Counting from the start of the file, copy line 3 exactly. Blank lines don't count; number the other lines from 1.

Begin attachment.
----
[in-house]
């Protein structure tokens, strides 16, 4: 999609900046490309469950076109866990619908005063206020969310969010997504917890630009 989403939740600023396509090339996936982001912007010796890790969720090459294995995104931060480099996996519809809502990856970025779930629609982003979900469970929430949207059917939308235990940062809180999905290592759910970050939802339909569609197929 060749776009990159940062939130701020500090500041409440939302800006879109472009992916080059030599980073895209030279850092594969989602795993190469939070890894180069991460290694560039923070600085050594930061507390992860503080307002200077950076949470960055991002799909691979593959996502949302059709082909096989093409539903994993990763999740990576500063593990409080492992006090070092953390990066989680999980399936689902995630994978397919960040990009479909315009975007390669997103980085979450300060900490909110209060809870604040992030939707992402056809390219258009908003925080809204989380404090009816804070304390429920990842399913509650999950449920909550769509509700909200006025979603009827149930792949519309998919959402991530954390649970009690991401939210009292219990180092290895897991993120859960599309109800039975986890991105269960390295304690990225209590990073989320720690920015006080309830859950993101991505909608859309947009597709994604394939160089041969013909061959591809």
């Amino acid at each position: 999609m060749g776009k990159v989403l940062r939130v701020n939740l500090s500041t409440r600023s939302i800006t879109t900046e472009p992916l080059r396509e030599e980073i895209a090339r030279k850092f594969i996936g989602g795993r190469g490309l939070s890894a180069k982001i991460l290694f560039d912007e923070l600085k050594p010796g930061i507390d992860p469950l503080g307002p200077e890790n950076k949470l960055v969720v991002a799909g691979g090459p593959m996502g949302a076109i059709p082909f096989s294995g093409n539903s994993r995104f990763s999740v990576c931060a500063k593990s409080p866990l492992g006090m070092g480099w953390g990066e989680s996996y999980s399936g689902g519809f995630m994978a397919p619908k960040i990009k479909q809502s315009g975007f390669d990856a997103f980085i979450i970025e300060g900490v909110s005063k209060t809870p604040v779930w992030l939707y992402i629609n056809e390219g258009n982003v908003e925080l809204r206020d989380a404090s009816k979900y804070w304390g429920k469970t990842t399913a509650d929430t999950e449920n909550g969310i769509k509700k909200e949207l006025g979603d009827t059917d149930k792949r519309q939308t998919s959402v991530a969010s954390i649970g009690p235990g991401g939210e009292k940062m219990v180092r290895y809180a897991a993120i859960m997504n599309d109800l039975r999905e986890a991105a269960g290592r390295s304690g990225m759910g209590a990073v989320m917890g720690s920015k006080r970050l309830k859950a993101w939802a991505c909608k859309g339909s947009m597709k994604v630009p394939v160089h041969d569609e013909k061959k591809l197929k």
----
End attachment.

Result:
């Amino acid at each position: 999609m060749g776009k990159v989403l940062r939130v701020n939740l500090s500041t409440r600023s939302i800006t879109t900046e472009p992916l080059r396509e030599e980073i895209a090339r030279k850092f594969i996936g989602g795993r190469g490309l939070s890894a180069k982001i991460l290694f560039d912007e923070l600085k050594p010796g930061i507390d992860p469950l503080g307002p200077e890790n950076k949470l960055v969720v991002a799909g691979g090459p593959m996502g949302a076109i059709p082909f096989s294995g093409n539903s994993r995104f990763s999740v990576c931060a500063k593990s409080p866990l492992g006090m070092g480099w953390g990066e989680s996996y999980s399936g689902g519809f995630m994978a397919p619908k960040i990009k479909q809502s315009g975007f390669d990856a997103f980085i979450i970025e300060g900490v909110s005063k209060t809870p604040v779930w992030l939707y992402i629609n056809e390219g258009n982003v908003e925080l809204r206020d989380a404090s009816k979900y804070w304390g429920k469970t990842t399913a509650d929430t999950e449920n909550g969310i769509k509700k909200e949207l006025g979603d009827t059917d149930k792949r519309q939308t998919s959402v991530a969010s954390i649970g009690p235990g991401g939210e009292k940062m219990v180092r290895y809180a897991a993120i859960m997504n599309d109800l039975r999905e986890a991105a269960g290592r390295s304690g990225m759910g209590a990073v989320m917890g720690s920015k006080r970050l309830k859950a993101w939802a991505c909608k859309g339909s947009m597709k994604v630009p394939v160089h041969d569609e013909k061959k591809l197929k």